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Noted GI cancer expert named to chair

The first woman appointed as a Centers of Economic Excellence (CoEE) endowed chair is Melanie Thomas, M.D., a leading expert in gastrointestinal cancers, who will lead research in Gastrointestinal Cancer Diagnostics at the Hollings Cancer Center (HCC).
Dr. Melanie Thomas

Thomas will hold the Grace E. DeWolff Endowed Chair in Medical Oncology at MUSC. This position initially was proposed by HCC and Spartanburg Regional Healthcare System under the leadership of Carolyn Reed, M.D., HCC associate director for medical affairs.
The highly-touted recruit came from the M.D. Anderson Cancer Center at the University of Texas where she worked in the Department of Gastrointestinal Medical Oncology. Thomas will be an associate professor of medicine in MUSC’s Division of Hematology and Oncology.
“We are very excited that Dr. Thomas has decided to become a part of the CoEE program and our strong and growing research community in South Carolina,” said Paula Harper Bethea, CoEE Review Board chair. “The CoEE program is already impacting South Carolina’s economy and enhancing quality of life. Dr. Thomas’ work can have a positive impact on the health of our citizens and help South Carolina become a national leader in cancer research and clinical trials.”
In addition to her position as a CoEE endowed chair, Thomas will also serve as associate director of clinical investigations for HCC. In this role, she will expand HCC’s clinical trials portfolio across all tumor types and ensure that more cancer patients have access to high-quality clinical trials.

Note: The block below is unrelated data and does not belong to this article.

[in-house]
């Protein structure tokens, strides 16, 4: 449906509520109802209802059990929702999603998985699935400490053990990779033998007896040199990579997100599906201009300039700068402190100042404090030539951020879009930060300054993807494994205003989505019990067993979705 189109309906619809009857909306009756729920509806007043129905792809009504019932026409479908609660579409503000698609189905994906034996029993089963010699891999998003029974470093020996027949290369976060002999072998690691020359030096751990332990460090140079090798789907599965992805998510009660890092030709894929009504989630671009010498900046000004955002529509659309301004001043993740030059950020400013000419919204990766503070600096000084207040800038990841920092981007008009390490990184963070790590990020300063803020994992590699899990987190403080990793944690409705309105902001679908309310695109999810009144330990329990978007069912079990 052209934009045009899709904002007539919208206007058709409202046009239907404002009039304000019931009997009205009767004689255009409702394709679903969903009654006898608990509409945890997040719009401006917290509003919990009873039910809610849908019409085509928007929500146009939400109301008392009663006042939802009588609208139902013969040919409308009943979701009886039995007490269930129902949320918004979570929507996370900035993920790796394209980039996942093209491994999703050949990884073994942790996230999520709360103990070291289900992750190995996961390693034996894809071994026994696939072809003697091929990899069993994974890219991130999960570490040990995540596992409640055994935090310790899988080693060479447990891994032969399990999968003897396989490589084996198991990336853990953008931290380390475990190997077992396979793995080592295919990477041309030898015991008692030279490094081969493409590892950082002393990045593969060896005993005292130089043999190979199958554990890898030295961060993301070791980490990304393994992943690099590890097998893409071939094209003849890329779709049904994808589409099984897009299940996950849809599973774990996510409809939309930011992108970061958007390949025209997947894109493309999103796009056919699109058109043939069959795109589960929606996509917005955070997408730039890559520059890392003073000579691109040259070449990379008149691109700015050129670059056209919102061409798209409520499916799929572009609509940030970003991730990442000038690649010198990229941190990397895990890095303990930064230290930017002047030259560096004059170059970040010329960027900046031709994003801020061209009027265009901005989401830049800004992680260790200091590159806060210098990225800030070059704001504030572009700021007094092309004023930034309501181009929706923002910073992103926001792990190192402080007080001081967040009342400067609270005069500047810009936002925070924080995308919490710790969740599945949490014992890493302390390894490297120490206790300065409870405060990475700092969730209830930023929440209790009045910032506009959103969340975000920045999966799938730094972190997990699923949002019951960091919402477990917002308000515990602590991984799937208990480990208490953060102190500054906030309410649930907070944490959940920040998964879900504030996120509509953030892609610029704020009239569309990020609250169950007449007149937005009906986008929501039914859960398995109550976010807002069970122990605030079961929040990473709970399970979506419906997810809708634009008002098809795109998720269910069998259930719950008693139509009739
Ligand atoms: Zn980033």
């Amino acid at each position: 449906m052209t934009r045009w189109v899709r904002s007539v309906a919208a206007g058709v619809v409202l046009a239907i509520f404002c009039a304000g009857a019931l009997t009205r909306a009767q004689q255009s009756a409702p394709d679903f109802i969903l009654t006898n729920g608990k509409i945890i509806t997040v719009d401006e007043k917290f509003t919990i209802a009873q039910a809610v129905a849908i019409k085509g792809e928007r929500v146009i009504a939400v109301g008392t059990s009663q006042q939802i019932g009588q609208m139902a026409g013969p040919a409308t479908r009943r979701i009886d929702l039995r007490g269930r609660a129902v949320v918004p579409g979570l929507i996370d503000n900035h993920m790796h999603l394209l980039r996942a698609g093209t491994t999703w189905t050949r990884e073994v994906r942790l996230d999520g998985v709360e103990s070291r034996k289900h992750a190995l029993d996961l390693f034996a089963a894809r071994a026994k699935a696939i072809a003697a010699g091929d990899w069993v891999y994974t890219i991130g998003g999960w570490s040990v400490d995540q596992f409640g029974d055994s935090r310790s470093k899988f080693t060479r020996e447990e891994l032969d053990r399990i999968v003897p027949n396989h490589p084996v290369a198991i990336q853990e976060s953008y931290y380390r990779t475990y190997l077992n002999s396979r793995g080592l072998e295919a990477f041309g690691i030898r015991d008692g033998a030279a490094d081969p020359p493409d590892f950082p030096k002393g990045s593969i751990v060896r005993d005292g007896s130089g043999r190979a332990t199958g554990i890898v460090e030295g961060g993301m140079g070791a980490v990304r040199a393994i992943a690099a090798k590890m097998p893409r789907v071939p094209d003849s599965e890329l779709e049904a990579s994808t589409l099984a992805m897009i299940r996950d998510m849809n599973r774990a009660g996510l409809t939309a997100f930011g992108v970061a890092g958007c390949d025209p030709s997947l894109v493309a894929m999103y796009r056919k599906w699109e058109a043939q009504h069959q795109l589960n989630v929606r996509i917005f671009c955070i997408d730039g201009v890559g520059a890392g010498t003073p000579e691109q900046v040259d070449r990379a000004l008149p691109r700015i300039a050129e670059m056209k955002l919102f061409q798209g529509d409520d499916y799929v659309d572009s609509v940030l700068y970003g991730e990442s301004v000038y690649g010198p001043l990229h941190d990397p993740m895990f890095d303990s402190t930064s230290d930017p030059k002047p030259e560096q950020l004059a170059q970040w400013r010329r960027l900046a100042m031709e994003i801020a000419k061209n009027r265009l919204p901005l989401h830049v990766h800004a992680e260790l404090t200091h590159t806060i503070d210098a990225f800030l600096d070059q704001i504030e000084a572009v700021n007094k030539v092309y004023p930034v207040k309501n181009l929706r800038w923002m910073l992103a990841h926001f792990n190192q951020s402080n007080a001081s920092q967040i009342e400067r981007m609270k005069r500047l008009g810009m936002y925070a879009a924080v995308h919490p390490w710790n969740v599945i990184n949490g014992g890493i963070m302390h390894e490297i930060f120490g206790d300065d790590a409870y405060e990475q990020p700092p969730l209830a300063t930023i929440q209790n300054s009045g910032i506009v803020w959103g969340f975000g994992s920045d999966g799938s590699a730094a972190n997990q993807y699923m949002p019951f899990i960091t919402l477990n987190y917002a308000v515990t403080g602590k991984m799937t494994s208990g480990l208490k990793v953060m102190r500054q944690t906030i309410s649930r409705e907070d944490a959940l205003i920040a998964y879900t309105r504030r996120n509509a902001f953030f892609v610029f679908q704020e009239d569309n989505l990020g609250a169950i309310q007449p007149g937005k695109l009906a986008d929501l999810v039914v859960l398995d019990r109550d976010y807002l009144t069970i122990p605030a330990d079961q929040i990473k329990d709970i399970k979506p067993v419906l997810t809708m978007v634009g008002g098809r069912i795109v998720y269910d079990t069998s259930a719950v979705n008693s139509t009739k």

“There is tremendous energy focused on leveraging the talent and expertise available at MUSC and Hollings Cancer Center to become known as a strong regional and national center for cancer care and clinical cancer research,” Thomas said. “The talent, energy and dedication available at MUSC and Hollings Cancer Center are a big draw for me.” 
Through her chair, Thomas will lead research to help develop diagnosis, treatments and cures for gastrointestinal (GI) malignancies, or cancers, including those of the stomach, liver, pancreas, colon and elsewhere in the GI tract.
Specifically, research will include searching for new targets (proteins that play a role in the disease process and are the intended sites of drug activity) for GI cancer treatment, and identifying new ways to screen for GI cancer.
Thomas also will develop a clinical trials program for liver cancer and will work with others in developing a robust research portfolio and clinical trials in other GI cancers within the CoEE. Currently, she is the principal investigator for 17 clinical trials, several of which are international.
“Dr. Thomas is an active and accomplished teacher and mentor, a highly committed and talented physician and a scholar who is interested in translating basic molecular discoveries into clinical therapies,” said MUSC provost John Raymond, M.D., vice president for Academic Affairs.
Thomas received her medical degree from Boston University and completed her residency at Beth Israel Deaconess Medical Center, also in Boston. In addition, she completed an oncology fellowship at M.D. Anderson Medical Center in Houston. She received a master’s degree in engineering from Harvard University and a bachelor’s degree in biology from Boston College.

Friday, Aug. 8, 2008
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